This should of course not be seen as a defense of the minimum wage increase. The reason the increase has resulted in so few job losses is because it affects so few workers, which of course also means that only very few workers have experienced higher take home pay. But these results do indicate that the increase in unemployment is cyclical, which in turn suggests that the blame for the higher unemployment rate should be placed on the people responsible for the current downturn, which is to say first and foremost Greenspan and to a lesser extent also Bernanke.

6 Comments:

Anonymous ninja said...

Could you give me the examples of the empirical academic studies about the minimum wage in Sweden ? i think the economic theories are always suppose to be studied and confirmed empirically, and in according to my knowledge , the minimum wage is very controvercial field , and , we can see the fact that the mimum wage has given the good impact on the labour market , like , the studies of David Card or Allan Krueger , who are the one of the most brilliant economist in the us.

2:52 AM  
Blogger stefankarlsson said...

I don't have any study for Sweden, which would be difficult anyway since there is no general minimum wage, instead it is unions who set minimum wages, but I found a lot of studies linked to in a comment at the Angry Bear blog.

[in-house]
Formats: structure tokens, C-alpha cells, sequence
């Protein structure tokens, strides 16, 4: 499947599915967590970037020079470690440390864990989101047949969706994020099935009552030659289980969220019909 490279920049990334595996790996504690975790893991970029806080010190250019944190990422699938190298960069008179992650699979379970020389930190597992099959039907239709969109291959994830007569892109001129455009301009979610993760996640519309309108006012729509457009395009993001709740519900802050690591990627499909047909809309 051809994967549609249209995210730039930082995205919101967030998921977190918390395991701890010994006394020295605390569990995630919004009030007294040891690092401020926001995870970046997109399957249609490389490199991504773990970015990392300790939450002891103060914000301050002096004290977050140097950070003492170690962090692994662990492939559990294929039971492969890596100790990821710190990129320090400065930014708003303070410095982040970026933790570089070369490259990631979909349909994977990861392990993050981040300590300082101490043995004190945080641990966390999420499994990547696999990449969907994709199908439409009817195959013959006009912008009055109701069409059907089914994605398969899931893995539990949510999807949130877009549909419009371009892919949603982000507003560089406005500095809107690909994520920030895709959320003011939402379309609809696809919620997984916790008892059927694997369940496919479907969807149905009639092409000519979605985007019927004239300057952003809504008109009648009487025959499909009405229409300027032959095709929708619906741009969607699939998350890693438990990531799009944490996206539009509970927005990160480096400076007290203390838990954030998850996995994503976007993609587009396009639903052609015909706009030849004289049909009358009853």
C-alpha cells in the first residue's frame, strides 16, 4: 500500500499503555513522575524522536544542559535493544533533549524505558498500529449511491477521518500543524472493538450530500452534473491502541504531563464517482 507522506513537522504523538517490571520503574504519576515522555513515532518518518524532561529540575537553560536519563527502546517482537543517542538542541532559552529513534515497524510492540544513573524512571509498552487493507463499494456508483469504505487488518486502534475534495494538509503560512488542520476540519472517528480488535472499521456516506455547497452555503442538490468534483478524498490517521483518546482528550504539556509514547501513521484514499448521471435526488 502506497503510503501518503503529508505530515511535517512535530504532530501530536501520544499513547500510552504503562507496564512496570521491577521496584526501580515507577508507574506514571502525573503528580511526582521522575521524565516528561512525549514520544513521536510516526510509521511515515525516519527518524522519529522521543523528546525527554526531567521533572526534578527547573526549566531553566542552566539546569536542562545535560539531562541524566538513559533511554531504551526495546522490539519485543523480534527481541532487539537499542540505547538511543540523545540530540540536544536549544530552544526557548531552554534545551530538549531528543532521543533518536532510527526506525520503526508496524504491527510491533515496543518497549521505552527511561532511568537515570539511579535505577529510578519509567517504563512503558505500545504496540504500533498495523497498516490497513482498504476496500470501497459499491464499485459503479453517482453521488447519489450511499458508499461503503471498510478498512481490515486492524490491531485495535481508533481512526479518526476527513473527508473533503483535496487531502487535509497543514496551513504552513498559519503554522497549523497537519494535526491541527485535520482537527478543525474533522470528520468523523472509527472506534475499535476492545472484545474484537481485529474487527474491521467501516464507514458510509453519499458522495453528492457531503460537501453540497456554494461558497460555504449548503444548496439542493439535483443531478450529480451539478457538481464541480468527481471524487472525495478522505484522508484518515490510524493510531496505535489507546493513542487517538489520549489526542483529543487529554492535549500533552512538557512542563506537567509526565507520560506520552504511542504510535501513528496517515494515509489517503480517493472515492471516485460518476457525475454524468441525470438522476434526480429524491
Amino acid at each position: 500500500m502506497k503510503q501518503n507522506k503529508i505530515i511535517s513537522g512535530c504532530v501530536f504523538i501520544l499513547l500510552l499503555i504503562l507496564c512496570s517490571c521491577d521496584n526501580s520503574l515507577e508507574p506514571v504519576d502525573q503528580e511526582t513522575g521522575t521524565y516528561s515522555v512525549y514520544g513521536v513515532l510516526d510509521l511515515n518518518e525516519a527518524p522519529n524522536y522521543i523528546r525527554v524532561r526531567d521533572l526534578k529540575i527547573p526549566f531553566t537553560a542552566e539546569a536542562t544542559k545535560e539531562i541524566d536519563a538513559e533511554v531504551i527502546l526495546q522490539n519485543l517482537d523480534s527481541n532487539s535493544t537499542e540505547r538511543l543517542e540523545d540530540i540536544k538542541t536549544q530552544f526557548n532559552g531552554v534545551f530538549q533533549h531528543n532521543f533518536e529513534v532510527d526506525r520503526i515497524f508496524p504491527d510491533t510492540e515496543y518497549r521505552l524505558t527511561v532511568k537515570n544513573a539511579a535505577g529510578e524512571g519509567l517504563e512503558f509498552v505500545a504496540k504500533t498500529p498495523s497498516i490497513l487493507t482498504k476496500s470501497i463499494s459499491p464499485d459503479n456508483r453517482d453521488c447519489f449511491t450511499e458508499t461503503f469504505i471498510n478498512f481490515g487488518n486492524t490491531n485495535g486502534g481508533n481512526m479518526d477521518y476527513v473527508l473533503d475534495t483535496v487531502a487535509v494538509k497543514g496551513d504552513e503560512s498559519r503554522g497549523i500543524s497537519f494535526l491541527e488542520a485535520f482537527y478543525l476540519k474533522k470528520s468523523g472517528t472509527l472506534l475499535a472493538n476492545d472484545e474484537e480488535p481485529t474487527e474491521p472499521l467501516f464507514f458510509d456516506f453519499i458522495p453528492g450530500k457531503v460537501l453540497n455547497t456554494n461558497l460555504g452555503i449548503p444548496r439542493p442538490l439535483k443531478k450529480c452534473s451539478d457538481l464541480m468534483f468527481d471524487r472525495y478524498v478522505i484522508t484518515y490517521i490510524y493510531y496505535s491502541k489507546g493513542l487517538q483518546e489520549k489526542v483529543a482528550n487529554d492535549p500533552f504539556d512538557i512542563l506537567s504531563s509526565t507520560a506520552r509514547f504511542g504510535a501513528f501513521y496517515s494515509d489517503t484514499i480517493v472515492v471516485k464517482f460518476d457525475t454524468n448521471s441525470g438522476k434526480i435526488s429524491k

7:46 PM  
Blogger Richard Jennings said...

stefan - unemployment is up but have you ever noticed all the high paying jobs online (& yes low paying) I just cant help but think many people dont realize the number of employers hiring and the salaries they are offering...not minimum wage either:

http://www.realmatch.com
http://www.simplyhired.com
http://www.monster.com

Does anyone HAVE to be unemployed?? I dont get it

3:52 AM  
Blogger Dermot said...

If you look at Ireland the minimum wage is €9.00 an hour.This has created a slowdown on job creation.
Along with the weighted employee labour laws.

2:25 PM  
Anonymous Anonymous said...

Well its now official the recession started right after the min wage went up. So it doesnt matter what your theories say. A Recession was created right after the min wage increase. Its clear to me that the min wage increase caused the recession and later the high gas prices made it worse. With another planned increase in 09 it will get worse.

6:41 PM  
Blogger Pedro Garcia said...

Minimum wage laws absolutely create unemployment because they establish a price minimum for a product, which in this case is labor. If you establish a minimum price for cars, you will end up with a lot of cars unsold because people won't pay the minimum price set for those that are worth less than that. Here is a good and funny video explaining how this works: http://www.truthinexile.com/2011/07/19/how-the-minimum-wage-creates-unemployment/

4:05 AM